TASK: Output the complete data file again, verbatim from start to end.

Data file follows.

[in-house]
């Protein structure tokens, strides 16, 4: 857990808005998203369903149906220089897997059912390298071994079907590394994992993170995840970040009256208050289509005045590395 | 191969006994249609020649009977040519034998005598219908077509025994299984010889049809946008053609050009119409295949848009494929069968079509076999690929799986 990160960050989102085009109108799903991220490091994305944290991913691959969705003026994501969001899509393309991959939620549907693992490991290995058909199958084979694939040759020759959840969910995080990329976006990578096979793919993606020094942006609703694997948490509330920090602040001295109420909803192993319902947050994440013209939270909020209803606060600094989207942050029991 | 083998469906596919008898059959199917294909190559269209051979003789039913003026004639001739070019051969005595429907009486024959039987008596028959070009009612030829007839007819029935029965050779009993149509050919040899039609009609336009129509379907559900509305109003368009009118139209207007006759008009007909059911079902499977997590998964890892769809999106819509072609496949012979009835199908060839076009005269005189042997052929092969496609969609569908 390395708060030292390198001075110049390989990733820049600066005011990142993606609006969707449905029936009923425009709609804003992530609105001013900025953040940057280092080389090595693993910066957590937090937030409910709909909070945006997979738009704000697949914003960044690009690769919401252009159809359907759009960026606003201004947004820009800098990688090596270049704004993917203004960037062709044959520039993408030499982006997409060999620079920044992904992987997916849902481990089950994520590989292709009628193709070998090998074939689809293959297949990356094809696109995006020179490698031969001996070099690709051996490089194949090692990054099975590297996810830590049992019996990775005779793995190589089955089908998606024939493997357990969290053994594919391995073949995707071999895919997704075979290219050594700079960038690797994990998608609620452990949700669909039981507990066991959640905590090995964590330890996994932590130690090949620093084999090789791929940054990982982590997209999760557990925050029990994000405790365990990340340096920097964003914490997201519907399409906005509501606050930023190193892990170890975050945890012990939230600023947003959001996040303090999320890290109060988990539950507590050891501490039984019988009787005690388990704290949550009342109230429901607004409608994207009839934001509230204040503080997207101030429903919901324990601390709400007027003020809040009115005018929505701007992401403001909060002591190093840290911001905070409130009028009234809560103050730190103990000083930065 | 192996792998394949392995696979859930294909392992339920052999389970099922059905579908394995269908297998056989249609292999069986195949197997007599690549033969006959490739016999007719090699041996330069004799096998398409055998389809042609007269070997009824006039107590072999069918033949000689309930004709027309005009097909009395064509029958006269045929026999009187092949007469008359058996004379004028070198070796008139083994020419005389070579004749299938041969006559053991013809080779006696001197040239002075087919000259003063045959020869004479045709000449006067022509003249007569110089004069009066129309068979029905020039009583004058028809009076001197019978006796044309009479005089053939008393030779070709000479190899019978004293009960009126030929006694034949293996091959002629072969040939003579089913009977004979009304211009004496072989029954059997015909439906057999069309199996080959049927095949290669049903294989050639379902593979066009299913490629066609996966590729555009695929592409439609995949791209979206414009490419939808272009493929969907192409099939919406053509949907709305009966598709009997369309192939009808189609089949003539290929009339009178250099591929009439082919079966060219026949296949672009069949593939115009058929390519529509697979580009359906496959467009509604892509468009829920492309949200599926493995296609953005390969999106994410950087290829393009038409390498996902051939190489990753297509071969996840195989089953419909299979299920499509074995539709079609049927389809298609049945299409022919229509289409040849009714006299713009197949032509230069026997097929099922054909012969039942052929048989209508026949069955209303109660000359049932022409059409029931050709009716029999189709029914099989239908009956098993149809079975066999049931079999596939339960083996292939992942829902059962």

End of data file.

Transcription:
[in-house]
């Protein structure tokens, strides 16, 4: 857990808005998203369903149906220089897997059912390298071994079907590394994992993170995840970040009256208050289509005045590395 | 191969006994249609020649009977040519034998005598219908077509025994299984010889049809946008053609050009119409295949848009494929069968079509076999690929799986 990160960050989102085009109108799903991220490091994305944290991913691959969705003026994501969001899509393309991959939620549907693992490991290995058909199958084979694939040759020759959840969910995080990329976006990578096979793919993606020094942006609703694997948490509330920090602040001295109420909803192993319902947050994440013209939270909020209803606060600094989207942050029991 | 083998469906596919008898059959199917294909190559269209051979003789039913003026004639001739070019051969005595429907009486024959039987008596028959070009009612030829007839007819029935029965050779009993149509050919040899039609009609336009129509379907559900509305109003368009009118139209207007006759008009007909059911079902499977997590998964890892769809999106819509072609496949012979009835199908060839076009005269005189042997052929092969496609969609569908 390395708060030292390198001075110049390989990733820049600066005011990142993606609006969707449905029936009923425009709609804003992530609105001013900025953040940057280092080389090595693993910066957590937090937030409910709909909070945006997979738009704000697949914003960044690009690769919401252009159809359907759009960026606003201004947004820009800098990688090596270049704004993917203004960037062709044959520039993408030499982006997409060999620079920044992904992987997916849902481990089950994520590989292709009628193709070998090998074939689809293959297949990356094809696109995006020179490698031969001996070099690709051996490089194949090692990054099975590297996810830590049992019996990775005779793995190589089955089908998606024939493997357990969290053994594919391995073949995707071999895919997704075979290219050594700079960038690797994990998608609620452990949700669909039981507990066991959640905590090995964590330890996994932590130690090949620093084999090789791929940054990982982590997209999760557990925050029990994000405790365990990340340096920097964003914490997201519907399409906005509501606050930023190193892990170890975050945890012990939230600023947003959001996040303090999320890290109060988990539950507590050891501490039984019988009787005690388990704290949550009342109230429901607004409608994207009839934001509230204040503080997207101030429903919901324990601390709400007027003020809040009115005018929505701007992401403001909060002591190093840290911001905070409130009028009234809560103050730190103990000083930065 | 192996792998394949392995696979859930294909392992339920052999389970099922059905579908394995269908297998056989249609292999069986195949197997007599690549033969006959490739016999007719090699041996330069004799096998398409055998389809042609007269070997009824006039107590072999069918033949000689309930004709027309005009097909009395064509029958006269045929026999009187092949007469008359058996004379004028070198070796008139083994020419005389070579004749299938041969006559053991013809080779006696001197040239002075087919000259003063045959020869004479045709000449006067022509003249007569110089004069009066129309068979029905020039009583004058028809009076001197019978006796044309009479005089053939008393030779070709000479190899019978004293009960009126030929006694034949293996091959002629072969040939003579089913009977004979009304211009004496072989029954059997015909439906057999069309199996080959049927095949290669049903294989050639379902593979066009299913490629066609996966590729555009695929592409439609995949791209979206414009490419939808272009493929969907192409099939919406053509949907709305009966598709009997369309192939009808189609089949003539290929009339009178250099591929009439082919079966060219026949296949672009069949593939115009058929390519529509697979580009359906496959467009509604892509468009829920492309949200599926493995296609953005390969999106994410950087290829393009038409390498996902051939190489990753297509071969996840195989089953419909299979299920499509074995539709079609049927389809298609049945299409022919229509289409040849009714006299713009197949032509230069026997097929099922054909012969039942052929048989209508026949069955209303109660000359049932022409059409029931050709009716029999189709029914099989239908009956098993149809079975066999049931079999596939339960083996292939992942829902059962």